(Please note: the names and locations of all parties have been changed to protect the confidentiality of the participants in this wrongful death/personal injury case and its proceedings.)
Thus, it is not unusual or atypical that the extent and nature of these emotional conditions was not discerned as part of Defendants’ somewhat cursory depositions of the Plaintiffs. For the same reason we cannot rule out emotional harm merely because the victims are not particularly adept at expressing their symptoms, especially in a crowded room filled with lawyers, a court reporter and a video camera (each Plaintiff was video-taped at deposition). What is critical is that, “all [three plaintiffs] have described incidents of recurring nightmares; fear; heightened anxiety; and deep feelings of guilt that arose in close proximity to the incident,” and have expressed markers consistent with a PTSD diagnosis, e.g., changes in personality; feelings of permanent damage; shame over surviving (i.e., survivor guilt); and persistent feelings that they and their families are still at risk of injury.
Clearly Paul Smith, Steven Davis, and Mike Jones have provided ample evidence not only of severe emotional distress, but of substantial quantity and endearing quality to satisfy Fletcher, Christensen and every other authority cited by Defendants, with perhaps one exception. Defendants rely on Angie M. v. Superior Court (1995) 37 Cal.App.4th 1217, 1227 for the proposition that a minor plaintiff who alleged that her 48-year old doctor, who drugged, raped, intoxicated and abused her for eight months did not allege sufficient facts to demonstrate severe emotional distress. On an even cursory examination it is clear that Angie M. does not support Radio’s position.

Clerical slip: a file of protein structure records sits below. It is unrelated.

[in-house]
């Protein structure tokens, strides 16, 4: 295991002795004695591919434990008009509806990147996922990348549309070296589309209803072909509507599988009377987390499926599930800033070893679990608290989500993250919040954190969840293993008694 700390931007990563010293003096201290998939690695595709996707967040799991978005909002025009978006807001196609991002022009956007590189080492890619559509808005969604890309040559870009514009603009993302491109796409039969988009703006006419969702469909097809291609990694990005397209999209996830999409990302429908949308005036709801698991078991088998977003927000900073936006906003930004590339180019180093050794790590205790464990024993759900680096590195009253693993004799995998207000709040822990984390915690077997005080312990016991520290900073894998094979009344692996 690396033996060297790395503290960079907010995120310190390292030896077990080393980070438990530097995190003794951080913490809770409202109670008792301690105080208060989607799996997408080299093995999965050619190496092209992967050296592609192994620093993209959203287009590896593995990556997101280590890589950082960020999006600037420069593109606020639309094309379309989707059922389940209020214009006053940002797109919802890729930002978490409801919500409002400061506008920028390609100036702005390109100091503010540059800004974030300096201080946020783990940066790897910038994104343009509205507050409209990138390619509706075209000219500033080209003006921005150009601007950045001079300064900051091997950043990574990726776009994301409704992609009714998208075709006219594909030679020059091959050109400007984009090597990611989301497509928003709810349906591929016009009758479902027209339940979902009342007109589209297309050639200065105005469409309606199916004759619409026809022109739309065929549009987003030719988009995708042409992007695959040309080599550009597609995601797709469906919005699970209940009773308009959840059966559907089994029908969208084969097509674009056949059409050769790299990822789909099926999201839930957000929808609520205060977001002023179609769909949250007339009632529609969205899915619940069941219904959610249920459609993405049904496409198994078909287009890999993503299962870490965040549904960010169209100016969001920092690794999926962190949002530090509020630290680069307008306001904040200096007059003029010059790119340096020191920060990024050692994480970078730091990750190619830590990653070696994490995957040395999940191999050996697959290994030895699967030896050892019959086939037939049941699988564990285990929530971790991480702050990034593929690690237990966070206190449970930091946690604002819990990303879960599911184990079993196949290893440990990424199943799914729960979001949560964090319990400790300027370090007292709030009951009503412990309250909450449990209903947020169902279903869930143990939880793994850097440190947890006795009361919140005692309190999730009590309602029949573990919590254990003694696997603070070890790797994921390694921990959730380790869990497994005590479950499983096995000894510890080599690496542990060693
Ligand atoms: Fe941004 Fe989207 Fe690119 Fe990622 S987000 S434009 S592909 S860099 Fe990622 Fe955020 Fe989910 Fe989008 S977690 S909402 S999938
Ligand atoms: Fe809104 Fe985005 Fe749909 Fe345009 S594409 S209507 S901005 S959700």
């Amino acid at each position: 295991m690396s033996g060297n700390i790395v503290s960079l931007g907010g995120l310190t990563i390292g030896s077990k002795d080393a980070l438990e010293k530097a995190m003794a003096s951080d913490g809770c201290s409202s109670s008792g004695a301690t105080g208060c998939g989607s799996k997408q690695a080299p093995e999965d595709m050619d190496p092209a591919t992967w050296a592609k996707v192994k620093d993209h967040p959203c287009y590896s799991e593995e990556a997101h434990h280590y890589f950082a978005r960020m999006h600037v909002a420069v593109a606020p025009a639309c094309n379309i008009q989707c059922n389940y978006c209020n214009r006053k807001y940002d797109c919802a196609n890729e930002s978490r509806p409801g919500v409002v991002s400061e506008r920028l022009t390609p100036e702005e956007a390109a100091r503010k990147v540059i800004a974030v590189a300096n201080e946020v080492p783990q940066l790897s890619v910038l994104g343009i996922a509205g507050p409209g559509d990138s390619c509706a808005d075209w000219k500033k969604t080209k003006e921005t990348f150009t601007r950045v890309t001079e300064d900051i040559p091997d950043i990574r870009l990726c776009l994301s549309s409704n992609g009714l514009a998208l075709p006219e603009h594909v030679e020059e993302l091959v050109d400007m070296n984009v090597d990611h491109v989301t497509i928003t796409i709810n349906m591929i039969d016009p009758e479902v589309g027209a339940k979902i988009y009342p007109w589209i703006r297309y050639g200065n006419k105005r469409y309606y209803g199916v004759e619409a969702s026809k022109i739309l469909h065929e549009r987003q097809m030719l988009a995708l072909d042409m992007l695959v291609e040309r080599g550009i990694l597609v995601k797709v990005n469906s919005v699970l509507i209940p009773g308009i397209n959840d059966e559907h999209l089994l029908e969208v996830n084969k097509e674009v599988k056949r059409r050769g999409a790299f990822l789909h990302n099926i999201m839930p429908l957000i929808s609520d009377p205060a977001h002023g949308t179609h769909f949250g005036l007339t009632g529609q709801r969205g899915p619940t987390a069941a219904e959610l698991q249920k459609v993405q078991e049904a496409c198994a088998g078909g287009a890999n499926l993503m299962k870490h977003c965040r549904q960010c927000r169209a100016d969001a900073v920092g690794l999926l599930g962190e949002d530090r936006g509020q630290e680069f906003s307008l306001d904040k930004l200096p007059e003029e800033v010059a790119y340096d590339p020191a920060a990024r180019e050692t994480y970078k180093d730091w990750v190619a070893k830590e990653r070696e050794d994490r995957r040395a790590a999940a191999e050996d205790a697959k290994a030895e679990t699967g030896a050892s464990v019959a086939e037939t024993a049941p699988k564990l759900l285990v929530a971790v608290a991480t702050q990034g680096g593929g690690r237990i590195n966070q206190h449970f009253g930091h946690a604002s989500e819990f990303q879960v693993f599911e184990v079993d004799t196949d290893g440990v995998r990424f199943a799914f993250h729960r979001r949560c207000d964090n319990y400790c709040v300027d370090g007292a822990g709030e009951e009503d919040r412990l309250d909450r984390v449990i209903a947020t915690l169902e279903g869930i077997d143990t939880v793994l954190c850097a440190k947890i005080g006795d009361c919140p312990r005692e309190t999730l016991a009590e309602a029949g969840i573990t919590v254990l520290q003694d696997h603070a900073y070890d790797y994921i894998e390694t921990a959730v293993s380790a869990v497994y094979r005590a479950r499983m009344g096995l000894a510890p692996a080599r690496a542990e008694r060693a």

In Angie M., a minor sought damages for unlawful seduction, childhood sexual abuse, intentional and negligent infliction of emotional distress and battery. The Court sustained defendant’s demurrer without leave to amend to the IIED claim among others. On appeal, the Court upheld the demurrer on the IIED claim but granted leave to amend. The issue for the Court was procedural, and not related to the outrageous conduct of the defendant doctor. The Court held that the plaintiff had alleged ample facts to demonstrate the doctor’s conduct was outrageous, but had failed only to allege facts that as a result plaintiff suffered severe emotional distress. See Angie M., supra, 1227. In no way did the Court suggest (as Defendant here implies) that even a child who is drugged, raped and physically abused faces a difficult burden in alleging emotional distress severe enough to sustain a claim for IIED. Rather, the Court recognized that plaintiff pled sufficient facts to put defendant on notice that, his conduct could cause emotional distress and that his conduct caused such distress. Ibid. (See Part 6 of 6.)
For more information you are welcome to contact Sacramento personal injury lawyer, Moseley Collins.